Polyphony between remembering and forgetting
Christian Meyer in his brilliant essay, “Das Gebotzuvergessenund die Unabweisbarkeit des Erinnerns” (Munich 2010) recollects many other practices of forgetting in order to avoid the escalation of conflicts, from antiquity until the present. The strategy of settling down with the past of “the Western world” was dictated after the Second World War by the victorious world powers. “The memory of the ferocious struggles should be effaced by eternal forgetfulness” so that peace could be established. The same formula, uttered by Cicero after the murder of Caesar was quoted almost 2,000 years later in Zurich by Winston Churchill (1946) in his fundamental speech proclaiming the need for European unity. The basis for it was supposed to be “the blessed act of oblivion”, i.e. an amnesty of remembering of German crimes in the name of peace and for the benefit of future Europe. Anna Wolff-Powęska, analysing various psychological variants of German overcoming the collective depression “after the disaster” (Friedrich Meinecke), seems to agree with the thesis of the eminent German intellectual Jörn Rüsen (A. Wolff-Powęska, Pamięć – brzemię i uwolnienie [Memory – a burden and release]). In an individual dimension, the awareness of the defeat and the atmosphere after 1945 made it impossible to include the acknowledgement of entanglement and guilt for a part of the history of one’s own life into memory. There was no internal freedom to undertake self-critical effort. In an individual dimension this was not as much the “inability of the Germans to mourn”, as the limited possibilities of psychological survival facing the collective breakdown of identity. In a social dimension, two different strategies of getting out of the situation were applied. In the GDR a paradigm of “good Germans” – anti-fascists – was coined and in this way, thanks to a very apt propaganda machine, the problem was removed from the public debate. The policy applied in the FRG consisted of denial and “memory exterritorialisation” as the inevitable price for effective democratisation. The disputes on this subject continue until today, yet the very fact of setting in motion a conscious state is unquestionable. The silence of the first years served the role – as Wolff-Powęska concluded – of a sanitary cord, and a “mental blockade” was also the effect of a psychologically complex situation.
The countries of the Central and Eastern Europe experienced an extreme version of collective forgetting with the purpose of the legitimisation of the communist system. After 1989 the process of bringing back the “forgotten facts” and “blank spots” to cultural memory began. Today, after almost a quarter of a century after the fall of communism, we have learned that also the West, in spite of the unbroken existence of a pluralist platform of negotiating memory, needs to raise its own curtain covering the scene of denied and uncomfortable events. Forgetting, similarly as remembering, may be effective or even useful, yet only over a limited period of time. This requires constant redefining and searching for the optimum space of functioning in order not to become an imperative of ideological thinking, but only to have a temporary influence on the positive identification of a community with its past.
The Greeks, although they searched for lethe, were even more sceptical about forgetting. Simonides tells a story about the victorious leader of a battle at Salamis (480 BC), Themistocles (524–459). Simonides once asked him to be taught the art of remembering. Themistocles refused, but instead asked to be taught the art of forgetting what he did not want to remember. His personality was burdened with an exceptional ability to remember everything that he ever heard or saw. Simonides failed to find an appropriate didactic means to teach Themistocles the art of forgetting. In a social dimension, ars oblivionis is necessary to find some balance between extremes. Its excessive permanence may, however, be transferred into a nightmare of fratricidal struggle.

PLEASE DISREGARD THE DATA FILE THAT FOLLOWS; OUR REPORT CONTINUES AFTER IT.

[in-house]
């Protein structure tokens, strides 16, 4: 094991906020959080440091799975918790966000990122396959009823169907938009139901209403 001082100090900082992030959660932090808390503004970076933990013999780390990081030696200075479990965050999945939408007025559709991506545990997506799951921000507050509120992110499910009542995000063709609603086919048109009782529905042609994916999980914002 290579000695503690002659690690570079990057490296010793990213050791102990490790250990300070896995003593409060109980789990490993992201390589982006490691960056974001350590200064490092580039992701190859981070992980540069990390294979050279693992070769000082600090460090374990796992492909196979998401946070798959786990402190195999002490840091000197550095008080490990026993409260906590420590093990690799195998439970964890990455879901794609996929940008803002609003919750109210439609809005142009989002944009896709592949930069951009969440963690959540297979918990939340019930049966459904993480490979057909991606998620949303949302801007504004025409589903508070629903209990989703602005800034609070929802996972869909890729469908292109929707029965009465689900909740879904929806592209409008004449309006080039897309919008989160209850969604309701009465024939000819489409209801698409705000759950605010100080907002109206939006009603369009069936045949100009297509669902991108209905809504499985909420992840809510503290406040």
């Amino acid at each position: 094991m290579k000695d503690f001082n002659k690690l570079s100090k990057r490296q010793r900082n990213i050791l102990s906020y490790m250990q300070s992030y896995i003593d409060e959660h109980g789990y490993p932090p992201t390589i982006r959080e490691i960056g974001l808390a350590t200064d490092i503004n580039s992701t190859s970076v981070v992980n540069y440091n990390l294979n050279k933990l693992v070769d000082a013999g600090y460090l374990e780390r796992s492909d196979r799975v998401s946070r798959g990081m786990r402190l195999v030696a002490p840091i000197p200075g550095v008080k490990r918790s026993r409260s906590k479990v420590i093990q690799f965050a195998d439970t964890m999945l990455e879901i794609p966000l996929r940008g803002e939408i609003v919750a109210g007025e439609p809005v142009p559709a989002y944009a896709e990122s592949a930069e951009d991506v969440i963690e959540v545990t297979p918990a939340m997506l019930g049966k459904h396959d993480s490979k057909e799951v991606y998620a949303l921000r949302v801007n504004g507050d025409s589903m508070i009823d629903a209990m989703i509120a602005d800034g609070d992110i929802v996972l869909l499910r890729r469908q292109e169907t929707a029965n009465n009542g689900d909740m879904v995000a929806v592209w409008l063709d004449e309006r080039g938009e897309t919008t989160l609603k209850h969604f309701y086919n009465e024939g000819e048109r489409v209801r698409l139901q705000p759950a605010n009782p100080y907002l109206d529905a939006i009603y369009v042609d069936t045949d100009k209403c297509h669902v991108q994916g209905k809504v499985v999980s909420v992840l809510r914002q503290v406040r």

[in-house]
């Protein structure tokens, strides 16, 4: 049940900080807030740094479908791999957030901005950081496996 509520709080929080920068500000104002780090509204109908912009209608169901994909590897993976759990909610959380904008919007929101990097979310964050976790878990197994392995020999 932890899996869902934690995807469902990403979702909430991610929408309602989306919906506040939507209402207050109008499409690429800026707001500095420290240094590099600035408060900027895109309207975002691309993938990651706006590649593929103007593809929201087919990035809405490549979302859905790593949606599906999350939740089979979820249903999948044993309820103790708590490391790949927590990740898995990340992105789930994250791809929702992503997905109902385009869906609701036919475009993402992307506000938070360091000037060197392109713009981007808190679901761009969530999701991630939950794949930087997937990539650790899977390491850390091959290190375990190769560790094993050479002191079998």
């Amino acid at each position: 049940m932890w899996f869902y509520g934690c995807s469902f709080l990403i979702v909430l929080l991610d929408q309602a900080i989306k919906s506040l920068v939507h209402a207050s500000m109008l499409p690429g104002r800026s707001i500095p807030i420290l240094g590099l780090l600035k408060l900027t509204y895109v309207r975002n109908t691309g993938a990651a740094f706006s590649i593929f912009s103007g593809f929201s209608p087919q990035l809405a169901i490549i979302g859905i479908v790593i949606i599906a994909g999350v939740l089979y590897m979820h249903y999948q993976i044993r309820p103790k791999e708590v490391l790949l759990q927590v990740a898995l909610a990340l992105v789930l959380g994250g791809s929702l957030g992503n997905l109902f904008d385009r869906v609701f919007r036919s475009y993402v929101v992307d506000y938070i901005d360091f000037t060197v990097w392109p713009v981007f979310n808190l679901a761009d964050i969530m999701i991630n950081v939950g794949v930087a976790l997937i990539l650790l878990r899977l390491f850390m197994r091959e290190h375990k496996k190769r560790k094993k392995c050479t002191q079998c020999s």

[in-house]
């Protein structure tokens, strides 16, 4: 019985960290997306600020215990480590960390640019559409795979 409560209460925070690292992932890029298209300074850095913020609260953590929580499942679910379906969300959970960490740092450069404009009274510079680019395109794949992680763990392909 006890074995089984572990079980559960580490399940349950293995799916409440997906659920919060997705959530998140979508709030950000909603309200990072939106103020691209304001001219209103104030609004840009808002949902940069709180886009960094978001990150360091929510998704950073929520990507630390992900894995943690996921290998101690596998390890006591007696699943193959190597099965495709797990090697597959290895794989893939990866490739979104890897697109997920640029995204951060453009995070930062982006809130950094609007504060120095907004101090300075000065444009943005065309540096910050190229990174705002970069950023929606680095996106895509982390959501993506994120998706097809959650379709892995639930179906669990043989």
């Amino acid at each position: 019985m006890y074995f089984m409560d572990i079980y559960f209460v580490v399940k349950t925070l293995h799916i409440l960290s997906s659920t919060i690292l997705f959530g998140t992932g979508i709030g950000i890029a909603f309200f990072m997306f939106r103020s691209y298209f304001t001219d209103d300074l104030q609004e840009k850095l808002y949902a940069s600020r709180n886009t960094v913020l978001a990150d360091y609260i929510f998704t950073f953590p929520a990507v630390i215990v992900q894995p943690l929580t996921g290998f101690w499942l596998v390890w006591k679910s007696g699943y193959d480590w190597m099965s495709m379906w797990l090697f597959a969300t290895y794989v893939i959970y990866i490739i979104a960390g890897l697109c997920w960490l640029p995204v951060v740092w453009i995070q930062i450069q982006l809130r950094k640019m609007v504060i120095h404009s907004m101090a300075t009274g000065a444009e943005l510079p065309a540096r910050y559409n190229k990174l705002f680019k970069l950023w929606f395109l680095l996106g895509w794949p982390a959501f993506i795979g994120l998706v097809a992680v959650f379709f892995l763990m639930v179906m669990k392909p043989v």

It is generally believed that memory and the continual retrieval of images of the past bear responsibility for the last tragedy in the former Yugoslavia. But perhaps directed forgetfulness is more to blame? The entire decades of lying to memory, attempts to efface it by an imposed ideology of fraternity, pushing it into the sphere of a dark taboo. If for these years memory had been coped with and released, even if this meant to conflict people, it perhaps would not have returned in such a violent and destructive manner in its repressed power? Such artificial tabooing and then the opportunistic un-tabooing also took place in democratic societies.
A “good”, yet denied, memory must be looked for. This especially concerns collective remembering of neighbouring countries and nations whose territories made up for centuries of overlapping hybrid structures. This does not mean that “bad” occurrences must be forgotten “once and for all”. There is no “permanent memory”. Memory (remembering and forgetting) is constructed consciously by means of various forms of political culture: historical policy, grassroots creation of the presentations of the past in the presence. And paradoxically this is a positive phenomenon as it gives hope that a polyphony of various types of memory, being a niche phenomenon today, as well as a conscious balance between remembering and forgetting may create a dominating narrative in Europe. Perhaps this will bring a practical and positive popularisation of ars oblivionis (and ars memoriae), the thing that Simonides could not cope with in the individual dimension.
Translated from the Polish by Katarzyna Spiechlanin